On Tue, Apr 24, 2001 at 03:39:22AM -0700, you [Joseph Carter] claimed:
> A warning about agcc, I've discovered that it does not always compile code
> quite the way you expect it. This is unsurprising given it's based on
> pgcc which is known to change alignments on you in ways that sometimes
> break things subtly.
While people always bash pgcc, I've had pretty good experiences with it.
Mostly everything I've compiled with it has worked quite well - even a
2.0.34 kernel (which I compiled accidentally with pgcc) ran with no problems
for long times. Sometimes pgcc does give internal errors with highest
Don't take me wrong: I'm not advocating using pgcc for any serious
production systems (nevermind any kernel stuff), but perhaps it shouldn't be
completely discarded for perfomance hungry stuff (where a miscompile won't
cause third World War). It does gain as much as 30% in some cases over older
gcc - I'm not sure how good the newest gcc's are, but oldish pgcc does beat
gcc-2.96 on stuff I tried. (Didn't gcc get a new IA32 backend some time ago?
How good is that?)
> I do not know if agcc actually can produce code which simply does not work
> as is reported with pgcc (I suspect the alignment differences account for
> many of those cases), but I recall reading in the past few days that agcc
> is not supported for compiling the kernel.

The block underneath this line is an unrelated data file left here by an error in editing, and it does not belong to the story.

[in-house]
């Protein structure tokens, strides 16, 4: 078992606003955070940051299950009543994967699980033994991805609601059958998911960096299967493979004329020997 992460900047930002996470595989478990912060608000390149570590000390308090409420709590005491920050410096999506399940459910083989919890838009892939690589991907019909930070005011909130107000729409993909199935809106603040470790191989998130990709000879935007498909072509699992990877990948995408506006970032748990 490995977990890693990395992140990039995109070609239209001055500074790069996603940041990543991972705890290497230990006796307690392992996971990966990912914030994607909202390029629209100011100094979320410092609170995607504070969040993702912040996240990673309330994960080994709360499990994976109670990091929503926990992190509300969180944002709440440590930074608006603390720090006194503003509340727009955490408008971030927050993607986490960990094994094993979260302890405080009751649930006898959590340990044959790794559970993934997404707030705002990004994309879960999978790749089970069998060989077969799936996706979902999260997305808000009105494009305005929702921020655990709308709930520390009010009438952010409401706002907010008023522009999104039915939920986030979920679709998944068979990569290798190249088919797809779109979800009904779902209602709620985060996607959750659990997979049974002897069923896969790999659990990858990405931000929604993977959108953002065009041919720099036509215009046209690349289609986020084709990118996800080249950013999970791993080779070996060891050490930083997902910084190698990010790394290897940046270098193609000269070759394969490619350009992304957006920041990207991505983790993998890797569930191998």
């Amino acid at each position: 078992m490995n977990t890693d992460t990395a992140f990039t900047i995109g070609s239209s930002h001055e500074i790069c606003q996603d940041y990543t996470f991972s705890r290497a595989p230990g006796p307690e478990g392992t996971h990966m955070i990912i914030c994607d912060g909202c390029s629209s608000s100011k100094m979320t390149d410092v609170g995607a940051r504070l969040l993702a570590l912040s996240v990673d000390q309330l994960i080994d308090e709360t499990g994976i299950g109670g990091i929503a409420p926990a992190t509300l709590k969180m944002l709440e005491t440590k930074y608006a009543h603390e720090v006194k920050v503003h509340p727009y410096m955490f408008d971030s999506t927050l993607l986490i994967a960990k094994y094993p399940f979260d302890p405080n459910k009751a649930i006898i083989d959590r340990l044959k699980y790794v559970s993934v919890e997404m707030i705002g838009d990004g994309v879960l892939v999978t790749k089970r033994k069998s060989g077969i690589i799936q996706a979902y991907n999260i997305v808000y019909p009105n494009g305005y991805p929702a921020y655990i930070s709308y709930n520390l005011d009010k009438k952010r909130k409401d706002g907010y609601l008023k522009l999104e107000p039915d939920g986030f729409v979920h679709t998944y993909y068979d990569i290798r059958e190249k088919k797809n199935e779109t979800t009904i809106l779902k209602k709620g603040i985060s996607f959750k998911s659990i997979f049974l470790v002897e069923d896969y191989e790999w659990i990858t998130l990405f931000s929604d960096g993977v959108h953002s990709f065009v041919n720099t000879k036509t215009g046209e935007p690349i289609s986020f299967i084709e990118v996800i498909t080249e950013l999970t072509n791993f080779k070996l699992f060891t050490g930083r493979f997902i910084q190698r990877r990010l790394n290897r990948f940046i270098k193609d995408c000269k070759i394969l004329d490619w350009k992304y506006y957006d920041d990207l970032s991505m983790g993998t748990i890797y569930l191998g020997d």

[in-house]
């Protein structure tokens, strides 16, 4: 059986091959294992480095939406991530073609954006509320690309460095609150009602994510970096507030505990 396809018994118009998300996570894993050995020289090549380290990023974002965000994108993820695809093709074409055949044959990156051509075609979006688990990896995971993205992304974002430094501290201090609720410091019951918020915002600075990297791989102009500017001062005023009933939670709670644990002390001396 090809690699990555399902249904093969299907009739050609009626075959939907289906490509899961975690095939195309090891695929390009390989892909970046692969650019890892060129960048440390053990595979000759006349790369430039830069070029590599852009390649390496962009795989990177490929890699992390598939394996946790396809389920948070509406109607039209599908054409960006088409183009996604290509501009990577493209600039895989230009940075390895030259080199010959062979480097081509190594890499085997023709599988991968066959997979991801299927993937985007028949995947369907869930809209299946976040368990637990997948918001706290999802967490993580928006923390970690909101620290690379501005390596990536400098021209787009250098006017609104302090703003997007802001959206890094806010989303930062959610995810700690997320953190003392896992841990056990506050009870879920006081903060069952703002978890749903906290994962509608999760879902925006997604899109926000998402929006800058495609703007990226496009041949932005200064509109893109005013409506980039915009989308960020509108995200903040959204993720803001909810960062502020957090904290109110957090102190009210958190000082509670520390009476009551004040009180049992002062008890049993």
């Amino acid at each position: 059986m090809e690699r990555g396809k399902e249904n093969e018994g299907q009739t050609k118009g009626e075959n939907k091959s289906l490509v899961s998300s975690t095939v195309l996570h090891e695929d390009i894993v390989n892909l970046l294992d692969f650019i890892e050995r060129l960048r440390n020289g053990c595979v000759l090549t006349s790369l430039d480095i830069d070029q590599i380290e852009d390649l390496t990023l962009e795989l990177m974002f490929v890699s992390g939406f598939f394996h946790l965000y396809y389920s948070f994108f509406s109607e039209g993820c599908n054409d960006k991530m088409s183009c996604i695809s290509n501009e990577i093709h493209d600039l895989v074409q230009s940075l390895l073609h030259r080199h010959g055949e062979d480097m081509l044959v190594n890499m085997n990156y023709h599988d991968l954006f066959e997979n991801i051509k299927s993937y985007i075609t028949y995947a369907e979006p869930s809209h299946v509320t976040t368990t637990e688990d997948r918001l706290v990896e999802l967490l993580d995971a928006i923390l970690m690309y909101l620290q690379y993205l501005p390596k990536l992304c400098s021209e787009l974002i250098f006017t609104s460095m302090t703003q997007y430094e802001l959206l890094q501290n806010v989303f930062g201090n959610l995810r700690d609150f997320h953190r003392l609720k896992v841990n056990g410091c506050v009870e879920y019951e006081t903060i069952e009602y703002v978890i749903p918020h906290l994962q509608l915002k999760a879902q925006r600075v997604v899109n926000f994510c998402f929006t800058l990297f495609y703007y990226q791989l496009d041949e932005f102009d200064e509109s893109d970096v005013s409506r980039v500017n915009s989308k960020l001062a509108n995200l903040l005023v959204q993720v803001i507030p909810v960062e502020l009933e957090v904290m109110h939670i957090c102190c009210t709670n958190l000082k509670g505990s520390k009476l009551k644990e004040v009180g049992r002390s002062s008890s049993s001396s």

Any pgcc variant is quite bad idea for kernel stuff. There are known
problems (I think), and it doesn't even gain that much since kernel is
pretty much hand optimized anyway.
But if the instruction scheduler in the compiler knows about K7, I imagine
that could gain something. Perhaps it could use the preload instructions etc
as well? The again, I'm no kernel NOR compiler guru.
> It also fails to properly compile certain other programs, notably anything
> that includes asm functions. As a result, my own experience suggests you
> consider agcc in the same class as gcc 3.0 at the moment - experimental.
> Hopefully the k7 optimizations that work well will find their way into a
> nice athlon subarch options in standard gcc and agcc won't be necessary.
Hope so. Unfortunately AMD doesn't seem to be doing all that much compiler
work (Intel has a whole compiler suite for Win, and did the beginnings of
pgcc, if I've not mistaken.)
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This archive was generated by hypermail 2b29 : Mon Apr 30 2001 - 21:00:10 EST